London needs real road pricing

Nine miles per hour. Few predictions have stood the test of time better than the R.J. Smeed's. Back in 1949, the statistical genius hypothesised that the average speed of traffic in London is fundamentally stuck at nine miles per hour. It doesn't matter whether new roads are built, whether better cars are designed, the speed ain't ever getting faster than nine miles per hour.

Smeed thought that nine miles per hour was the minimum speed a driver would tolerate. Any slower and they'd switch to public transport or stay home. Any faster and the reverse would happen. Smeed's been right all the way up to 2012, where the average traffic speed in central london was 8.98 miles per hour.

It's got worse. It's now a sluggish 7.4 miles per hour thanks to major overhauls to our road system and a boom in new uses like home deliveries which are less sensitive to road speeds.

Smeed's prediction held true for so long because he thought like an economist.

Roads are scarce resources just like oil and coal. And as history has shown (100 years since the Bolshevik revolution) when scarce resources are given away for free they're overconsumed.

Instead of willingness to pay, they're distributed by willingness to wait. Brits may be famously polite queuers, but it's Russians who've had the practice.

It means our roads are clogged by those who place the lowest value on their time.

Smeed knew this. That's why he advocated for road pricing as early as 1964. And why the Adam Smith Institute has advocated it since the early 80s.

Interestingly, the London Transport Committee has come around to the idea too.

When it works road pricing means that those who need to use the road the most spend much less time stuck in traffic.

The problem is London's first attempt at road pricing, the congestion charge, was badly implemented. It's set so low that it barely affects traffic flow, and it's set at a uniform rate, so it fails to push drivers toward off-peak hours and routes. Motorists see it as just another tax (and they already pay a lot of tax).

As a result, we've got a congestion charge that's way too low and way too inflexible. Not a proper system of road pricing.

But, I bet motorists wouldn't hate paying more if they'd seen the alternative – Singapore.

Singapore squeezes five and a half milion people into a city half as big as London. Yet, traffic isn't a problem. The average speed in rush hour is nearly 20 miles per hour.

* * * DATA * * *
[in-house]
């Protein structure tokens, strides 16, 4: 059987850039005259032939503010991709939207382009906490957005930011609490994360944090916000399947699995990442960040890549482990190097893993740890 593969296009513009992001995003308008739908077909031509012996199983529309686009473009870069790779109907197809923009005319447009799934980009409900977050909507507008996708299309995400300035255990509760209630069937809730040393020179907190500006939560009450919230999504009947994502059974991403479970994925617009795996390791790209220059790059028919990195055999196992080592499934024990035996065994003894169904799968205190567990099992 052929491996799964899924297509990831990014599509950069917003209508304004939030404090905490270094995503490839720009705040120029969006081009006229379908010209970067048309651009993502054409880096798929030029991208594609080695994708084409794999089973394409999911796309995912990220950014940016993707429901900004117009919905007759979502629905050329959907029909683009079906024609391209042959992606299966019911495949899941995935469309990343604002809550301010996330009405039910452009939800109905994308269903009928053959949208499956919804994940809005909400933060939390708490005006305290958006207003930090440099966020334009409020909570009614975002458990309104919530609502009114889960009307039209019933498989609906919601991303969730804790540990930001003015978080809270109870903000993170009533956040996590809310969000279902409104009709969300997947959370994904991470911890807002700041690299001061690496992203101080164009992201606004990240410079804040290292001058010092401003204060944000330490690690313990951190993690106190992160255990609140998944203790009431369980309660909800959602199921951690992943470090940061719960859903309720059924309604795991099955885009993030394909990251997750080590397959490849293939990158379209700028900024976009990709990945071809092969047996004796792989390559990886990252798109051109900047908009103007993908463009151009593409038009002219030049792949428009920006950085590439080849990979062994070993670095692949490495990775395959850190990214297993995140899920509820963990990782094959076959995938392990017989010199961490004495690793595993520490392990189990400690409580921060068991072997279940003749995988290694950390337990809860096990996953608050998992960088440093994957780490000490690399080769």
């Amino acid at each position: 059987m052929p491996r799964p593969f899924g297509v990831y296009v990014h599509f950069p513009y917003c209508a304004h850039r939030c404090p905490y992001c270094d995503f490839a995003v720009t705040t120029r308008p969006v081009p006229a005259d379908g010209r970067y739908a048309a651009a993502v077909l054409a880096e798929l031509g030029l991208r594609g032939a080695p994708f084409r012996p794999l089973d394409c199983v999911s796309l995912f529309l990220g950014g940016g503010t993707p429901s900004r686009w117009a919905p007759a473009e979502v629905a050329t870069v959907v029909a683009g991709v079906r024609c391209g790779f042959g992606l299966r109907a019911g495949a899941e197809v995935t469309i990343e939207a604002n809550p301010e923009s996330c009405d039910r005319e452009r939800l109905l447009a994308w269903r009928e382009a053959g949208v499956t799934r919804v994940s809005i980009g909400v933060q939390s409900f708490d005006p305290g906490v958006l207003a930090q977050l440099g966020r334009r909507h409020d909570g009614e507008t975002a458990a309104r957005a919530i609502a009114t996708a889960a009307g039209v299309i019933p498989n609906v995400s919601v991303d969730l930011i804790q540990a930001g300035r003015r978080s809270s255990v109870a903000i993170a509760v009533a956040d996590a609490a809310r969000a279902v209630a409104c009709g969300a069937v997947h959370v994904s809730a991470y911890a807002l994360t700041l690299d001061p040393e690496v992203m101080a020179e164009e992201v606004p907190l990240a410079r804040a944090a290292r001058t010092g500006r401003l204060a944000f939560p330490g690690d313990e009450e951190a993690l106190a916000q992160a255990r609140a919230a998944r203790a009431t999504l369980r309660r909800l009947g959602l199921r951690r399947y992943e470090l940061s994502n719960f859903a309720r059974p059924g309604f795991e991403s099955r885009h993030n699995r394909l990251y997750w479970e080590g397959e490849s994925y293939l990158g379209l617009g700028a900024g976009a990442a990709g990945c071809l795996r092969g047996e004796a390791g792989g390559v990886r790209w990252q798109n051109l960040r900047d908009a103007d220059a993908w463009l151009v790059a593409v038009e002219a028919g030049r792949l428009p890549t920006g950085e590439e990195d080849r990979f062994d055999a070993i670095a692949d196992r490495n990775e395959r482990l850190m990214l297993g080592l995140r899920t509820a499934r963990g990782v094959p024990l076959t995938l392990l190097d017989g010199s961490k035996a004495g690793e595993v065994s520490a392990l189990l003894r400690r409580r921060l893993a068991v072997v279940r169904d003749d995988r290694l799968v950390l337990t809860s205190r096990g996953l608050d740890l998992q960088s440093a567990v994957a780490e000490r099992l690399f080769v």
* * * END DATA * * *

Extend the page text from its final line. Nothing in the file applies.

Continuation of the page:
Imagine that. If you lived in Singapore rather than London, you'd spend half as much time stuck in traffic. That's great for motorists but it's also great for pedestrians; cars pollute more in traffic than in free flow.

Singapore's had congestion charging since the 70s and brought in the world's first digital congestion charge in '98. And they've set their congestion charge based on consumer reality not what's politically easy (it helps that there is no functional opposition in Singapore).

It means they can have variable pricing. Encouraging efficient use in rush hour and giving less-well off drivers bargain prices the rest of time. The tech developed in Singapore could in theory allow for Uber style surge pricing when demand increases rapidly.

That'd be useful when tube unions bring London to a standstill. Rather than traffic grinding to a halt the congestion charge could rise to keep traffic flowing smoothly.

Properly pricing roads would of course raise revenue for city hall to fritter away on vanity projects. But the beauty of the system is that it'd make things much better whether we spent the money on strike-proof driverless tubes or simply burnt it.

Indeed, with the cost of congestion an estimated £8bn a year, it seems we're already quite used to burning money.

Planning laws are not the whole housing problem—we should blame politicians too

There is a very good and persuasive argument that planning laws contribute to making us all poorer. We know, for example, from the work of Hilber and Vermeulen (2014) that “house prices in England would have risen by about 100 percent less, in real terms, from 1974 to 2008 (from £79k to £147k instead of to £226k) if, hypothetically, all regulatory constraints were removed”. Many other estimates agree and as Kristian Niemietz notes in Redefining the Poverty Debate these likely understate the issue considerably because they assume that no planning controls existed prior to 1974 and the model assumes further development restrictions.

The literature is fairly consistent: planning laws reduce supply, increasing house prices for us all. This is an issue that the left and right should care about. If you are on the left, and you haven’t read Sam’s primer on not caring about inequality, housing makes up a large portion of why capital as a percentage of national income - one of the favoured measures of inequality by economists like Piketty – is as high as it is, as can be seen from the graph below from